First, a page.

Women In Ministry Essay

916 words - 4 pages

Women have been involved in Christian ministry since the very beginning of Christianity. It has declined and risen according to the acceptance of the environment. The two papers addressed in this essay document the rise of women ministers in the Holiness movement as well as the decline of women in the modern Pentecostal movement. In response to this decline in women in ministry, Courtney Stewart gave points which the UPCI should tackle to rectify the situation.
In Holy Boldness Women Preachers’ Autobiographies and the Sanctified Self, the history of women in ministry is addressed. The excerpt given starts by discussing the pioneers of women ministers—Wesleyan/Holiness groups. It was in the Holiness movement in the late 19th century where women preachers began to first emerge publicly. The main impetus for these women was the second work of grace, sanctification. According to several Holiness women (such as Julia Foote and Amanda Smith), they were freed from fear and doubt when they were sanctified. It was also at that point when most of the women were called to preach. Sanctification empowered them to be public witnesses of Christ. Many of these women were licensed with Holiness organizations. However, there were also many who could not receive ordination or licensing from their organizations because of opposition to women in ministry. During that time period, women were thought to have a specific “sphere.” Women were to work in the home with their children, not to preach. Most women preachers rejected this idea of ‘women’s work.’ Some even rejected the idea that the husband should be the head of the house. This did not mean that those of these women who were mothers were irresponsible or lax. Indeed many of them did have children and juggled the responsibilities of preaching and motherhood quite admirably. Holiness women preachers stood firm against their opponents citing from theological, biblical and personal reasons why women should be involved in all aspects of ministry.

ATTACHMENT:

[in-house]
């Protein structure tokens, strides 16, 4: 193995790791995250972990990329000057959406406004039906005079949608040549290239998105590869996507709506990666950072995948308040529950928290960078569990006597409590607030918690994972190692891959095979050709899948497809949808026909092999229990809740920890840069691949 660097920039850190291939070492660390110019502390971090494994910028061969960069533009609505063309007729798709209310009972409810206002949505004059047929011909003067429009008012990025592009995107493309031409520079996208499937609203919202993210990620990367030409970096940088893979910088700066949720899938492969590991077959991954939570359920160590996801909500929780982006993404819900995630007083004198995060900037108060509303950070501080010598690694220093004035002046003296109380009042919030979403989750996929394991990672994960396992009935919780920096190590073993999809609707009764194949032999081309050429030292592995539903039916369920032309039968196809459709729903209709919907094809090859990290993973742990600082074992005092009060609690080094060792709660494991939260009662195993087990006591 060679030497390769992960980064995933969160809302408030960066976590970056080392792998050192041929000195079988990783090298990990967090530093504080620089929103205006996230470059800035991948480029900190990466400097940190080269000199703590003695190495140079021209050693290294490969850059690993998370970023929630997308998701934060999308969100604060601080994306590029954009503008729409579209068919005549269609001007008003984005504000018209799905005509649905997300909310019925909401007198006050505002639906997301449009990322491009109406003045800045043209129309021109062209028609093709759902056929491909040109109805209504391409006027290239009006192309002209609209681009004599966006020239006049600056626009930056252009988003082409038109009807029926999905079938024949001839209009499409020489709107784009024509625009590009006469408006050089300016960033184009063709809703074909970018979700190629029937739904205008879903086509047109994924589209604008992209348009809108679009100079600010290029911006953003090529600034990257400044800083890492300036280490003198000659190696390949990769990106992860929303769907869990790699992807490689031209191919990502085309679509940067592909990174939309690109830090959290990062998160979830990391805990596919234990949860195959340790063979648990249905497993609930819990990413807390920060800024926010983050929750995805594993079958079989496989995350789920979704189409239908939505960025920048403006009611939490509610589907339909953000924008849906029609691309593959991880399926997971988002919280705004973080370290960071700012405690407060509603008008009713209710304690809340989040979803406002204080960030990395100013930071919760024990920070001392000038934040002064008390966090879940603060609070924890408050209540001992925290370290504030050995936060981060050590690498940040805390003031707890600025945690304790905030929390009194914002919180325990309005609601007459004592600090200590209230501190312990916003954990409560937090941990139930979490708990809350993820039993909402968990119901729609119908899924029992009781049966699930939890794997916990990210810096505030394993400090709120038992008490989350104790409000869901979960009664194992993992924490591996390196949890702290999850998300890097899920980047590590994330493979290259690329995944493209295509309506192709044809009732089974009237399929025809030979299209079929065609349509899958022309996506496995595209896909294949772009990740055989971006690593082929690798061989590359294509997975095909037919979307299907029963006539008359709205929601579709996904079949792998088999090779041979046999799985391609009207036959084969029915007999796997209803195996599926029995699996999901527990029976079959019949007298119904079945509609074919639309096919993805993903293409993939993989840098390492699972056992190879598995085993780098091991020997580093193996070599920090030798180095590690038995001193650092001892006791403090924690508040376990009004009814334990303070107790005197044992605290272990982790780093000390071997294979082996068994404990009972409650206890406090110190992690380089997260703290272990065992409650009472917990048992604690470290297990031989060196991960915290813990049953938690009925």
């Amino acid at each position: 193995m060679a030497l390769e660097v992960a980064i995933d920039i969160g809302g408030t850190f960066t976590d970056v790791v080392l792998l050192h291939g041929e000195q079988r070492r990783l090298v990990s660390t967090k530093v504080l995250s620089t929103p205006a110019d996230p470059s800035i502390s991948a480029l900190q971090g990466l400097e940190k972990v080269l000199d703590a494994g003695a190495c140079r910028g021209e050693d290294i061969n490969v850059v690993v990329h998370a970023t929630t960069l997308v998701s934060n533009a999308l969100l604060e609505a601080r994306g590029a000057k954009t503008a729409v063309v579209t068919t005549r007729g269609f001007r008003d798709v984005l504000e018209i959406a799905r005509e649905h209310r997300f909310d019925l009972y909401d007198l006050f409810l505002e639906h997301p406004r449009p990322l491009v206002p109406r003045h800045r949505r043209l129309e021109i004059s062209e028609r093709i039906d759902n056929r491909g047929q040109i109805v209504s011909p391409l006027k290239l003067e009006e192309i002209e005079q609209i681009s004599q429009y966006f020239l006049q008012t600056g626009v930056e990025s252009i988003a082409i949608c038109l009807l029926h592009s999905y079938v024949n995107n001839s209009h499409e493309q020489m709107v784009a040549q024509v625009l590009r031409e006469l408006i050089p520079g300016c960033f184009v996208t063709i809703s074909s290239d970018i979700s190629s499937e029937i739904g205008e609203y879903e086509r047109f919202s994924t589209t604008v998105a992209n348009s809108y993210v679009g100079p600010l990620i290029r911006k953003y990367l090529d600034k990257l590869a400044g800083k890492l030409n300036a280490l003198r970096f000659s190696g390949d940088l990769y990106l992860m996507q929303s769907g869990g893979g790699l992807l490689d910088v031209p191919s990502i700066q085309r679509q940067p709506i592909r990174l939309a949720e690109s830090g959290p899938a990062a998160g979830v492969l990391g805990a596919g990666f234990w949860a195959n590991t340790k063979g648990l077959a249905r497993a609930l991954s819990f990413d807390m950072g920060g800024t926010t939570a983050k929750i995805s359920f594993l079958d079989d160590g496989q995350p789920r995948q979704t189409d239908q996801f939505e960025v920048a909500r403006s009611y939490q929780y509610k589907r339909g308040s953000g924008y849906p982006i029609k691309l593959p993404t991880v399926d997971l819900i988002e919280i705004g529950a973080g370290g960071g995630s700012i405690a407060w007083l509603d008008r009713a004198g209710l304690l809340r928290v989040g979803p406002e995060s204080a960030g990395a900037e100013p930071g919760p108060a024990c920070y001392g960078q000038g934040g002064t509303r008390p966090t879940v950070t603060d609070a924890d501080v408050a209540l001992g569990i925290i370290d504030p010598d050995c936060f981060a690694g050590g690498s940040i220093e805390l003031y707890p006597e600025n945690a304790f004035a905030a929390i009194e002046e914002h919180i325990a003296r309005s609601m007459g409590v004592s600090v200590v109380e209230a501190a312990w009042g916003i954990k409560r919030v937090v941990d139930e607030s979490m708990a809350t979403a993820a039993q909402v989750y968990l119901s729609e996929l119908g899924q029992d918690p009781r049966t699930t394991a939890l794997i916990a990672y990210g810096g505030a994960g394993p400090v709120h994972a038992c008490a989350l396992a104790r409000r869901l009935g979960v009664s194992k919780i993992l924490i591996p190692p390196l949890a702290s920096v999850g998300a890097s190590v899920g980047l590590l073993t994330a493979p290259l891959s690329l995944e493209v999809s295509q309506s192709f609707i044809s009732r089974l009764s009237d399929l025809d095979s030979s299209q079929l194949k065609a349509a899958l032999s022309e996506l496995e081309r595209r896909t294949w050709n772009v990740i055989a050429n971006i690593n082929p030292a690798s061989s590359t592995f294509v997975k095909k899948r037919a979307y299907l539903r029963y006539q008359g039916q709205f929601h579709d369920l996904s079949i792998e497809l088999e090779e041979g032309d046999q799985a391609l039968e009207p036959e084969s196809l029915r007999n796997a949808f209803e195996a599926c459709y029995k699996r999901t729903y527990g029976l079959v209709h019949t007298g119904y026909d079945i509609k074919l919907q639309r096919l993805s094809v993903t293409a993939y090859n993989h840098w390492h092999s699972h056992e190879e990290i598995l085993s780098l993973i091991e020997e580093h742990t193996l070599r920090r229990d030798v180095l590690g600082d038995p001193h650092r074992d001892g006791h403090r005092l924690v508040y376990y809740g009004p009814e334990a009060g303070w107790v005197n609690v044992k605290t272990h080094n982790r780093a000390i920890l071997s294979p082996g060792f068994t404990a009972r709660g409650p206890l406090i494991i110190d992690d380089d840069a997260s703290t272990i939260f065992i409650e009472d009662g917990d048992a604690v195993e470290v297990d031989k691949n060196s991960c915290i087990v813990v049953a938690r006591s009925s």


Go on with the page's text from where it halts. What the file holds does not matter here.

The second paper, written by David Norris, focuses mainly on the history of Pentecostal women in ministry. He gave a brief mention to the emergence of Holiness women preachers, and then fast-forwards to the Pentecostal movement. Because many of the people involved in the Pentecostal movement had once been a part of the Holiness movement, women were generally accepted as ministers. However, even here women were relegated to the margins. They took the broken, burnt out, run down churches that no one else wanted. Many times these women would revitalized a run down church only to step down, or be...

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